Thursday, March 28, 2013

What Key Will You Use

Some of you may be on the AT-Sprint Yahoo group that is a place to hang out if you are an afficianado of Steve Weber's, KD1JV, QRP radio designs. After the recent re-release of his popular 2 Band, Mountain Top Rig (MTR), a thread broke out on what types of morse key operators would use with these portable QRP rigs. The results were intereresting.

PortaPaddle from American Morse

The PortaPaddle seemed to be the most popular. These keys come in a kit and can be deployed in many different ways. They seem to be popular anchored to the top of a RockMite rig

Te Ne Ke

The Te Ne Ke also received several endorsments. This key is very light and can used in a varied of ways. You can actually hold it in you hand with the paddles pointing away from or you can order it with a base that holds the key pretty firmly.

P3W Touchkeyer

This key comes is a key and takes some soldering, but is very compact if built into the rig you are using.

WG0AT Home Brew Goat Paddle

This is Steve's ergonomic paddle made from wood found on one of his SOTA Activations.

KT5X Home Brew, Te Ne Ke Type Keys
Note the bolt that hold the key down on the logging clipboard

The top key is made of very light wood.

Obviously there are as many key configurations as there are hams with imaginations. I thought you might be interested in looking at these different keying options for you next QRP adventure.

Monday, March 25, 2013

Antenna Maintenance and other things

It's that time of year, at least in Texas where I live, the flowers start to bloom, the temperatures start to rise and antennas need some work. This past weekend a friend of mine, Hector, AD6D/XE2K, came to help me (he did most of the work) with some tower climbing, element straightening, rotor fixing and antenna building. In a addition to the antenna/tower work we completely reorganized my shack, so it was a busy weekend. I am now greased and gassed and ready to go for while. I found some things in the shack that I hadn't seen in a while, so I will be getting reaquainted with some of my toys.

I also received my new Yaesu VX8-GR with the build in APRS/GPS capability. I was up on APRS in a matter of minutes, pretty cool. There are various applications of APRS, but for a hiker/climber it is a nice safety device so that you location is known in case of emergency and if you are activating a summit, chaser can follow your progress up the mountain.

I also managed a QRP QSO with EY8MM, so the new restored antennas are working great.

After I recover from the weekend, I will write about some more interesting topics.

Tuesday, March 19, 2013

QRP Gear: The Temptations

Can you ever have enough radios? I suppose that is the question. As technology advances, it is hard for me to resist upgrading the QRO rig every few years. Better filtering, more sensitive receivers and many other bells and whistles that come with today's new radios. One limiting factor for the big rigs however is that as functionality grows so does the price, which for most of us necessitates that we hold on to what we have for a while before trading. After all, you can't just to drop $3,000- -$5,000 casually to try out the new stuff. Usually the life cycle of my main QRO rig is 5 - 10 years and I know for many its 10 -20 years depending on  your interests and activity level. The same with the rest of my QRO station, it usually changes slowly over the years.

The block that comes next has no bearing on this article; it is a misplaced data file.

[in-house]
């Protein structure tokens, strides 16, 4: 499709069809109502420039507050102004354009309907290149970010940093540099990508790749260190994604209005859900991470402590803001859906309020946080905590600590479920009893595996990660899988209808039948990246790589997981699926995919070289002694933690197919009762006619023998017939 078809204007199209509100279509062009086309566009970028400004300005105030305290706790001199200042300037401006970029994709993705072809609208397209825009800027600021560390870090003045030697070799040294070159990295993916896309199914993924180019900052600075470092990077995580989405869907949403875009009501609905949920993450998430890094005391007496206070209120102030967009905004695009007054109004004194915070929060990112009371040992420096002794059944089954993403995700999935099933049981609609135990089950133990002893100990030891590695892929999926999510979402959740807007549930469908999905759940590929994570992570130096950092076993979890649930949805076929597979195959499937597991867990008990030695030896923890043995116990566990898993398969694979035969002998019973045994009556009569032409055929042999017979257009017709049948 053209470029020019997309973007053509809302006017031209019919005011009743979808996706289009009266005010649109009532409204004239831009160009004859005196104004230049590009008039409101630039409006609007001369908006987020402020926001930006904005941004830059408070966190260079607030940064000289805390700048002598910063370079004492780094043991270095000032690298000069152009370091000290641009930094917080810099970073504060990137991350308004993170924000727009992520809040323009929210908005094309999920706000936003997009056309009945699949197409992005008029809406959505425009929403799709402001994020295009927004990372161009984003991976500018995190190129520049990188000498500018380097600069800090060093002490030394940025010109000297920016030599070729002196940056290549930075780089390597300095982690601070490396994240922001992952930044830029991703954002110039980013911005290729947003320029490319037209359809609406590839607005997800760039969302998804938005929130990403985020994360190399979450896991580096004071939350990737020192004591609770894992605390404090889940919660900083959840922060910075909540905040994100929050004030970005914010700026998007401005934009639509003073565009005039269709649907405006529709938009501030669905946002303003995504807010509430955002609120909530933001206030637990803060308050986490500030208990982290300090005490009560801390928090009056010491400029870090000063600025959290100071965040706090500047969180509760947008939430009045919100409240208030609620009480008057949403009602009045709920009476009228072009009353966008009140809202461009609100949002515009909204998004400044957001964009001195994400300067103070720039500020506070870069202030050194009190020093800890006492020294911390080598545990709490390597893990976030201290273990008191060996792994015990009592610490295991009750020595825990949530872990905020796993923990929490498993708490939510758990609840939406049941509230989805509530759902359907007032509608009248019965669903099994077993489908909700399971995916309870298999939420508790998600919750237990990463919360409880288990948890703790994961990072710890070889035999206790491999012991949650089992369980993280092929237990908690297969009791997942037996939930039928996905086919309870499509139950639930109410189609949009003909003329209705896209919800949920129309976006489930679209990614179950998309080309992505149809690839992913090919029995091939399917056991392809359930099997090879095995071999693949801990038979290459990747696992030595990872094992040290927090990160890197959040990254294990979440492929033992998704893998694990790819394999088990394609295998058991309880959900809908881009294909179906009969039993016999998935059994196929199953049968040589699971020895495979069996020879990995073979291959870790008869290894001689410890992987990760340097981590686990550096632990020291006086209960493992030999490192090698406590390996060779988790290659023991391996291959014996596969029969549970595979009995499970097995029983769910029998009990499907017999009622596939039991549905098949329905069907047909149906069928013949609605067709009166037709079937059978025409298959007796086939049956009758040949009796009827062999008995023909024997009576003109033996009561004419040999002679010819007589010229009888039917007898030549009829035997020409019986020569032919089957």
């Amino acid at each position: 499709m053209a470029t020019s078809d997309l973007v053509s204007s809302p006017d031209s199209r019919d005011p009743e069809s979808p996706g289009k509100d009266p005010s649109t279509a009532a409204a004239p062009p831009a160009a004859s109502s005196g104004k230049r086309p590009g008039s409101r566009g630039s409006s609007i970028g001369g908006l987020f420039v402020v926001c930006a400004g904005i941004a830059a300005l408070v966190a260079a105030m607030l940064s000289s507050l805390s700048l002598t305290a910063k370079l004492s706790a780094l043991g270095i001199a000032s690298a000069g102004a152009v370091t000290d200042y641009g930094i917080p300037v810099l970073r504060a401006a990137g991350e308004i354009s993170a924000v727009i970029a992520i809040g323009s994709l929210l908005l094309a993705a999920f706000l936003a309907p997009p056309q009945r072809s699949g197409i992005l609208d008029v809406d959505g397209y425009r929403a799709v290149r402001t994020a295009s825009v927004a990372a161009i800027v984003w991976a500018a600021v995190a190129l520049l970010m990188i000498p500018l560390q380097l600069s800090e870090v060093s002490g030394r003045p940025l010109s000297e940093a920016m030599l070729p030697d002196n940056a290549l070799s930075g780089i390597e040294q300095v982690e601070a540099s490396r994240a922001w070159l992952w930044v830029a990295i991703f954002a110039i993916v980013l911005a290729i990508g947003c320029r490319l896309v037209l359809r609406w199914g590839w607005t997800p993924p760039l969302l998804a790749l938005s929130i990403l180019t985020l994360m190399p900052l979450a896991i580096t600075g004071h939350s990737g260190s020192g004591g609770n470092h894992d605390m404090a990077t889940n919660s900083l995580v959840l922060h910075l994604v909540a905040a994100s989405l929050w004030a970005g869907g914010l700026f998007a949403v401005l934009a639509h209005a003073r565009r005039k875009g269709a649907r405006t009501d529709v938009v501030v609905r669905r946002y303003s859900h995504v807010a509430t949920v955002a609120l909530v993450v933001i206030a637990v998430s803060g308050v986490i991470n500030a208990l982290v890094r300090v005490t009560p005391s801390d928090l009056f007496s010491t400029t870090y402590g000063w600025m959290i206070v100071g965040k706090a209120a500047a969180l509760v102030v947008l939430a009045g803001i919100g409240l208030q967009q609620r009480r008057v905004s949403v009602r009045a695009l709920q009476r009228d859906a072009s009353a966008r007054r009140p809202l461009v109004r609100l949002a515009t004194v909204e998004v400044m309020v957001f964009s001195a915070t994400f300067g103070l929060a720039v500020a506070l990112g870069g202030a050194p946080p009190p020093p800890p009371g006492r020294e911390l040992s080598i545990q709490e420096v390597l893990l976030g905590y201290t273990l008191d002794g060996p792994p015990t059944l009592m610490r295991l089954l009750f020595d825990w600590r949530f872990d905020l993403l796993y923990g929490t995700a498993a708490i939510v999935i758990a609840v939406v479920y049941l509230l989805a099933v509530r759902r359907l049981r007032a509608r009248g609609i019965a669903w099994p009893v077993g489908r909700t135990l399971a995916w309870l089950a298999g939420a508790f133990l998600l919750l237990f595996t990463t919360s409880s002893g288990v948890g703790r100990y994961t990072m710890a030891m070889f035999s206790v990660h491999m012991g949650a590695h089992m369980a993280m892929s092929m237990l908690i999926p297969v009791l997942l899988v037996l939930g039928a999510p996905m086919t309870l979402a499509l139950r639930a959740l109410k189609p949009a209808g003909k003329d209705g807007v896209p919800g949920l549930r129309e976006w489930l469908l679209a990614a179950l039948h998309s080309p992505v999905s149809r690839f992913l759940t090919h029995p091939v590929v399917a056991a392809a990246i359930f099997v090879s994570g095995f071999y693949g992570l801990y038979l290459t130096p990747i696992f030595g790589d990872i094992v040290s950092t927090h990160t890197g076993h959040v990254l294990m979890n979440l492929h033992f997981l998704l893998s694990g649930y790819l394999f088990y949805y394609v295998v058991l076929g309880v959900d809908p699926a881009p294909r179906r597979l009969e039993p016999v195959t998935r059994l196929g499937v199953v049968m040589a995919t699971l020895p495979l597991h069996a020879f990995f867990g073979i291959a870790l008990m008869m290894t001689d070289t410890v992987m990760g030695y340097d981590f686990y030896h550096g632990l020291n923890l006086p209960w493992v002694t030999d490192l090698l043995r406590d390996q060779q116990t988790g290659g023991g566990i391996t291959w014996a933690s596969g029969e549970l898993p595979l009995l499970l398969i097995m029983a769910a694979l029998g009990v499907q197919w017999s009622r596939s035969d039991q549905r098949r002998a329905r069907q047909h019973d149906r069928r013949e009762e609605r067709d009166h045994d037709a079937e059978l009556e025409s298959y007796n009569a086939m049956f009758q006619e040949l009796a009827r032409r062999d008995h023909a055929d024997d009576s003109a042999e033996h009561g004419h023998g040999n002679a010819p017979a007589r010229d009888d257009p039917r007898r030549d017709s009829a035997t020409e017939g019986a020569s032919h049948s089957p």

QRP rigs however are quite a different story. As a general rule they are more affordable and this introduces a dilemma to me. Currently I own a K1, KX1, FT-817, ATS-3, ATS-4 and a KX3. This begs the question of how many different ways do I need to cover 20m with a QRP radio? The answer to that question, at least for now, must be six!!

However, operating QRP portable is not limited to transceivers. Unlike a home station that usually has resonant antennas that are at least semi-permanent, QRP/P deals with temporary poles, various antenna configurations, tuners, batteries, backpacks, logging, raingear and on and on. Oh the combinations one can come up with to operate portable. As I have written, I am a backpacker and there is something in my genes that is attracted to the smallest, lightest and most efficient way to be functional when traveling, either with a suitcase in my hand or a pack on my back. So I am always on the lookout for lighter more efficient gear. As I process all the possiblities I find myself driven to eBay searching for any little gadget that I don't have, kit providers for a new piece of equipment and backpacking stores  for lighter ways to travel.  A good is example of my compulsive behavior was just the other day I was looking at the Ten-Tec QRP transceivers. To their credit, Ten-Tec had put together a nice package, to tempt people like me, that included either a 2- band or 4- band radio, with a portable mulit-band wire antenna and a very cool shoulder bag to carry it in. All of this for a reasonable price. It was almost more than I could take and just before I hit the buy button, I came to my senses and realized I didn't need a seventh radio to cover 20M with QRP. I was also looking at a cool portable tuner to add to the three portable tuners that I already have. I just received in the mail another version of the end fed dipole antenna with a 9 to 1 balun to compliment my Alex-Loop, Buddistick, center fed doublet and my End Fedz multiband antenna. Oh the shame of such excess. But, you never know what the situation will call for, right?